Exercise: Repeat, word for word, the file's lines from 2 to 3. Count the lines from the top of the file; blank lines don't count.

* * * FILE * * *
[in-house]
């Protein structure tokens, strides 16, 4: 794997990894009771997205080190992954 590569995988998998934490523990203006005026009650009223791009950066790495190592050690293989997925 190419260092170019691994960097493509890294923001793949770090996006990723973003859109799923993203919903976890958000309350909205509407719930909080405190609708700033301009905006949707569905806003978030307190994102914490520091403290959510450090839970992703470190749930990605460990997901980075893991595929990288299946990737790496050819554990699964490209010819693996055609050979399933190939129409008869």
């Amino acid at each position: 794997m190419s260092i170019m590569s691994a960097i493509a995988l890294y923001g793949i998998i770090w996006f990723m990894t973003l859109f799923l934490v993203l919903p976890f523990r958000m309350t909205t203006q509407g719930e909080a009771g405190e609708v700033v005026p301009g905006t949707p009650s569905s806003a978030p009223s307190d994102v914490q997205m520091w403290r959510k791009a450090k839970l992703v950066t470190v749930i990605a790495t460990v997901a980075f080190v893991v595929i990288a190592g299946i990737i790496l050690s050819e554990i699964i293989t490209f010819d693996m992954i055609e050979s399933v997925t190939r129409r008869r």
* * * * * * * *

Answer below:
């Protein structure tokens, strides 16, 4: 794997990894009771997205080190992954 590569995988998998934490523990203006005026009650009223791009950066790495190592050690293989997925 190419260092170019691994960097493509890294923001793949770090996006990723973003859109799923993203919903976890958000309350909205509407719930909080405190609708700033301009905006949707569905806003978030307190994102914490520091403290959510450090839970992703470190749930990605460990997901980075893991595929990288299946990737790496050819554990699964490209010819693996055609050979399933190939129409008869």
């Amino acid at each position: 794997m190419s260092i170019m590569s691994a960097i493509a995988l890294y923001g793949i998998i770090w996006f990723m990894t973003l859109f799923l934490v993203l919903p976890f523990r958000m309350t909205t203006q509407g719930e909080a009771g405190e609708v700033v005026p301009g905006t949707p009650s569905s806003a978030p009223s307190d994102v914490q997205m520091w403290r959510k791009a450090k839970l992703v950066t470190v749930i990605a790495t460990v997901a980075f080190v893991v595929i990288a190592g299946i990737i790496l050690s050819e554990i699964i293989t490209f010819d693996m992954i055609e050979s399933v997925t190939r129409r008869r």